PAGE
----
3 Nonfiction Books About Scams, Schemes, And Heists That Prove "Truth Is Stranger Than Fiction"
Let me be the first to say that fiction is wonderful. Studies have shown that reading literary fiction improves empathy and can improve your vocabulary and language skills. There is nothing I enjoy more than getting wrapped up in a tale spun by someone else's big, beautiful imagination. But sometimes, the whole "real life is stranger than fiction" idiom proves itself to be hilariously and unbelievably true — and the three books recommend below are proof.
If you're looking for truly bonkers tales about schemes, scams, and heists, you don't necessarily need to look to made-up stories to get your fill, because real life is just as bizarre, wild, and strange as fiction. So much so, in fact, that sometimes people steal 299 rare bird skins from a high-security British museum in order to raise money to buy a golden flute. Other times, people create an alter-ego as a French psychic to scam hundreds of millions of dollars out of people. Honestly, who could make that up?
All three books recommended below are written by esteemed journalists who dove deep into the subject matter bring you the exhaustive histories of the crimes — and the stories of the perpetrators and the victims:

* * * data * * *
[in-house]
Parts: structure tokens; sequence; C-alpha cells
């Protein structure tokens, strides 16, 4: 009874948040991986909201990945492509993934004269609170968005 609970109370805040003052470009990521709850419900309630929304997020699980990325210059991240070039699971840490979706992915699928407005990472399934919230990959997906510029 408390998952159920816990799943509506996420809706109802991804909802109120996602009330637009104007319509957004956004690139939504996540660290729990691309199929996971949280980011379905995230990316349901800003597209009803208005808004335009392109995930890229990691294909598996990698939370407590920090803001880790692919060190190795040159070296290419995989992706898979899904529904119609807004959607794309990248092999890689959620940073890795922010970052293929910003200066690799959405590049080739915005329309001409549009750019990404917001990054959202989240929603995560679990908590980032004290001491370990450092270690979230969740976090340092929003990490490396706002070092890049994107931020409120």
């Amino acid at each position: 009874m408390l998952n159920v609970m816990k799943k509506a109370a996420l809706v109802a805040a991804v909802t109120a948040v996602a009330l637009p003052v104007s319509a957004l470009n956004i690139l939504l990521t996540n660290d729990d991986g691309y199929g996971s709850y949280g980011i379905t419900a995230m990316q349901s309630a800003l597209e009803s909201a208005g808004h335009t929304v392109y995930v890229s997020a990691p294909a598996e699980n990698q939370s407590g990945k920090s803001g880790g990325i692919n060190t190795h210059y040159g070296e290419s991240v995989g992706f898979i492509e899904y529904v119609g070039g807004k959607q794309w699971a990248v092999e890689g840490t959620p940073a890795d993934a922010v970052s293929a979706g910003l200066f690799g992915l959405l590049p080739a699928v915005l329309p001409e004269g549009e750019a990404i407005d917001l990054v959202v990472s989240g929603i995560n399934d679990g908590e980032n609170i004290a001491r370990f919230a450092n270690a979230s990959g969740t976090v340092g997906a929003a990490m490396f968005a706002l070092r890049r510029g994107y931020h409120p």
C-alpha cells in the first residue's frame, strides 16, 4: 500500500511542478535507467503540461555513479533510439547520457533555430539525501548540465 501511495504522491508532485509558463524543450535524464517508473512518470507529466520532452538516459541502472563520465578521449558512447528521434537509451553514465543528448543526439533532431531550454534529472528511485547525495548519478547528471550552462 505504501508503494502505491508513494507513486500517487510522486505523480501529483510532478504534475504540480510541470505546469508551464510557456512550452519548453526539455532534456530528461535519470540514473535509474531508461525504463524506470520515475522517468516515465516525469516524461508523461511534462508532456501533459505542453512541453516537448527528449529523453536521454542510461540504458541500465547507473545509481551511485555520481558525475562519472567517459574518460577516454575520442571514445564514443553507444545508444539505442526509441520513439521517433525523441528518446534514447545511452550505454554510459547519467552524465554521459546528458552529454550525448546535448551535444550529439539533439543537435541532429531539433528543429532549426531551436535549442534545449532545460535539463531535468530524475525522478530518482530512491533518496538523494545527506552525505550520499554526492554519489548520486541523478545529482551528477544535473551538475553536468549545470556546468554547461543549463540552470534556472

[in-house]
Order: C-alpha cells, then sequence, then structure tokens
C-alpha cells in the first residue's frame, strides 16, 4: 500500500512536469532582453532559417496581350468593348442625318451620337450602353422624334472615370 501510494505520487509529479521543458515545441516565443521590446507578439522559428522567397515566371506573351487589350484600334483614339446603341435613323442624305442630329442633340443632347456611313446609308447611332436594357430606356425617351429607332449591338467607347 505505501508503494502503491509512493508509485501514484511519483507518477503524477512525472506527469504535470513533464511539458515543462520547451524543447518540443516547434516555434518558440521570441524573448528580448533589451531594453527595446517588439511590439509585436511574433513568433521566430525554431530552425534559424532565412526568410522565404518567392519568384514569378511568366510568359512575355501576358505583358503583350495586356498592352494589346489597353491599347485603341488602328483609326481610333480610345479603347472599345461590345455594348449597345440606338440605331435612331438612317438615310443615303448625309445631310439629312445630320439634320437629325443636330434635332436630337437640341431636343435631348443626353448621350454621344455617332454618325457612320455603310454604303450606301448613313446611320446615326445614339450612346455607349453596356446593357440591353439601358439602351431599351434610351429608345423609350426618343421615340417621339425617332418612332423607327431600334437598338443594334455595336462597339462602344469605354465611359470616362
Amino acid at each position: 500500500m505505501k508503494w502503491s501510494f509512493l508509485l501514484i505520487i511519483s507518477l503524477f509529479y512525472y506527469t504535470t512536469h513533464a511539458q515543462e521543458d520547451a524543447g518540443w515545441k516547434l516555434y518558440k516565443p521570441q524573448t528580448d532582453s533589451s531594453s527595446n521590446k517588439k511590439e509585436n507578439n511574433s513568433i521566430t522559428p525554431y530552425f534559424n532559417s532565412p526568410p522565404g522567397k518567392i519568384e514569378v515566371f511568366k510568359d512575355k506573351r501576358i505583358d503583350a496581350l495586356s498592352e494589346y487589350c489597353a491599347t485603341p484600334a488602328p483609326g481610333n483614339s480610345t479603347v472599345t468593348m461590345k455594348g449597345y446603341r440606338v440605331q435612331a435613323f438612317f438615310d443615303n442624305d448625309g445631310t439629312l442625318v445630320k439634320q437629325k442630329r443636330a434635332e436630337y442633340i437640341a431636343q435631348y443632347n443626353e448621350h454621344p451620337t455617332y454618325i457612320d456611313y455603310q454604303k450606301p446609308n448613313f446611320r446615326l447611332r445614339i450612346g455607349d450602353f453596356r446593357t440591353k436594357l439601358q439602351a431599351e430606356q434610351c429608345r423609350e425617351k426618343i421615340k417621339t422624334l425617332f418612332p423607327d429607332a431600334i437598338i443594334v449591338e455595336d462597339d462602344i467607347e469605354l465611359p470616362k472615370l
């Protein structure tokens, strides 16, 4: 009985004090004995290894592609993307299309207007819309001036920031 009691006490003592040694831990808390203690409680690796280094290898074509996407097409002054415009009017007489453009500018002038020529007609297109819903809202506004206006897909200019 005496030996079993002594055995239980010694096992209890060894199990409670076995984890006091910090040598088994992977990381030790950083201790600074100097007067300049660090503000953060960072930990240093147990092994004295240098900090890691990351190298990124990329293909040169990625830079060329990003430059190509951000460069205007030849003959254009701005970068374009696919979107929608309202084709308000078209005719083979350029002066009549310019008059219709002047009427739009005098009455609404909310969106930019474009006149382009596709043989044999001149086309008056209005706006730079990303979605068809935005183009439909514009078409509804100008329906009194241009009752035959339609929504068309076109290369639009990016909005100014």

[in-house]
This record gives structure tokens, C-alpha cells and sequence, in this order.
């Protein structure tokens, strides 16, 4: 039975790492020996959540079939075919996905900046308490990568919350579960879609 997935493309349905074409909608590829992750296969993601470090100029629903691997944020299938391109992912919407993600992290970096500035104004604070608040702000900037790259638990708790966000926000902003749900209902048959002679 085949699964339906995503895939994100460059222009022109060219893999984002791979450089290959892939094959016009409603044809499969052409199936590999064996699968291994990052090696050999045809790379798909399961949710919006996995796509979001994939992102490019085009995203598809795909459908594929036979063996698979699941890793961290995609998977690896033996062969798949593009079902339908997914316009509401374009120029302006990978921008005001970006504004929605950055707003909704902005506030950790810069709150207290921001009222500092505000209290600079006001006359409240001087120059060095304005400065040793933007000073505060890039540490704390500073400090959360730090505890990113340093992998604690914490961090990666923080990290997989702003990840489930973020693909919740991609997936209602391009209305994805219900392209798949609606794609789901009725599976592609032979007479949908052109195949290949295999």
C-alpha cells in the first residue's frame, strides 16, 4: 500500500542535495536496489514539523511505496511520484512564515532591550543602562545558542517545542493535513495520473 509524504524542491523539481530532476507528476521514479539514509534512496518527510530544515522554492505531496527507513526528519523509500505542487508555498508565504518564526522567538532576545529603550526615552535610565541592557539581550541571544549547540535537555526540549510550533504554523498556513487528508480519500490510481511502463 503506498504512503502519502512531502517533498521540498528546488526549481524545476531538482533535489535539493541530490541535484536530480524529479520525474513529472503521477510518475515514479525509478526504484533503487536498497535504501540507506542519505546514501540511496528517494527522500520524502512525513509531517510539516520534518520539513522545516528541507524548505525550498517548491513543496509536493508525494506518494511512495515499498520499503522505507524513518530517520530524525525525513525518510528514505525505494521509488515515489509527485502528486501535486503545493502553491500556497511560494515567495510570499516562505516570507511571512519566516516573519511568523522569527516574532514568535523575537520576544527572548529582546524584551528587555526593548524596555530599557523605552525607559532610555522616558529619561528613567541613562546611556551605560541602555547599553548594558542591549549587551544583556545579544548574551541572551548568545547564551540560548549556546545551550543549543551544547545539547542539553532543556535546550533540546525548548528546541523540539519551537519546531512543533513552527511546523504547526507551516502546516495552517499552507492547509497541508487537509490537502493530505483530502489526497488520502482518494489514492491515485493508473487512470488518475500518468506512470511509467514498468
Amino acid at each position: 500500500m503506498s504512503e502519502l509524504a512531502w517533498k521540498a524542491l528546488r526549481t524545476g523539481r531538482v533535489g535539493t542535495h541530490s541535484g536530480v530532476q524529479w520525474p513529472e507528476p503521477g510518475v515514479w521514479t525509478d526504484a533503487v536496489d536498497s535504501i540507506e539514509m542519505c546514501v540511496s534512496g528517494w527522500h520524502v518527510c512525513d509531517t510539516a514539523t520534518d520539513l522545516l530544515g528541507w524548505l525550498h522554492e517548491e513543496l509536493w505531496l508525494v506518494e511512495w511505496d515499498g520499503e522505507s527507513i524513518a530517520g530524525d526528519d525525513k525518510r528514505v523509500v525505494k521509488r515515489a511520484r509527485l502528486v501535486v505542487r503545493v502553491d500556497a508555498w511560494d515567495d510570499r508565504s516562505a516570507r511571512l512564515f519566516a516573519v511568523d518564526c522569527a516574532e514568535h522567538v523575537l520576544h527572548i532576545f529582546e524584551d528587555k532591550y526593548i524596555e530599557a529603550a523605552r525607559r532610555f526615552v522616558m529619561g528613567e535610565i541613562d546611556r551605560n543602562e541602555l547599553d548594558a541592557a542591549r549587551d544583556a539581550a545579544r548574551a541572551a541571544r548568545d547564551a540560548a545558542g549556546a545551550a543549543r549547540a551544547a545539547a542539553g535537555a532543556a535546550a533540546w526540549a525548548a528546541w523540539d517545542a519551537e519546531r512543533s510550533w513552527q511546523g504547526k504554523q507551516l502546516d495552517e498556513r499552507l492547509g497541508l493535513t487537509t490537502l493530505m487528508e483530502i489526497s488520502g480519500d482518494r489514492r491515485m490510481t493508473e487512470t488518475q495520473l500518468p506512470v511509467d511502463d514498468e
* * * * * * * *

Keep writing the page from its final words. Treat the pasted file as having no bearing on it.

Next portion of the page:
'Bad Blood: Secrets and Lies in a Silicon Valley Startup' By John Carreyrou
Pulitzer Prize winner John Carreyrou reports on the rise-and-fall of Theranos, a tech startup that promised to revolutionize the medical industry with a device that could diagnose a multitude of disorders by drawing a single drop of blood. The only problem? The technology didn't work — and Theranos's enigmatic CEO Elizabeth Holmes knew it. This is a "stay up all night to read" book that is just as propulsive, shocking, and riveting as the best thriller novels.
'The Feather Thief: Beauty, Obsession, and the Natural History Heist of the Century' by Kirk W. Johnson
You probably do not think that a book about a heist involving dead birds is interesting. You are wrong. In The Feather Thief, Kirk Wallace Johnson reports on one of the most baffling and fascinating heists in modern history: The theft of 299 rare bird skins from the British Museum of Natural History at the hands of a 20-year-old American flautist and champion salmon fly-tyer named Edwin Rist, who planned to sell the skins and use the profits to buy a golden flute.
'A Deal With The Devil: The Dark & Twisted True Story Of One Of The Biggest Cons In History' by Blake Ellis and Melanie Hicken
Elaborate Silicon Valley scams! Rare bird skin thefts! Could things get any weirder? Please be advised that they most certainly can, because this next book involves a psychic. In their new book, CNN investigative journalists Blake Ellis and Melanie Hicken report on a mail-in scheme in which elderly Americans paid thousands of dollars in exchange for personalized letters and fortunes from an elusive French psychic named Maria Duval. In total, Maria Duval scammed $200 million out of people.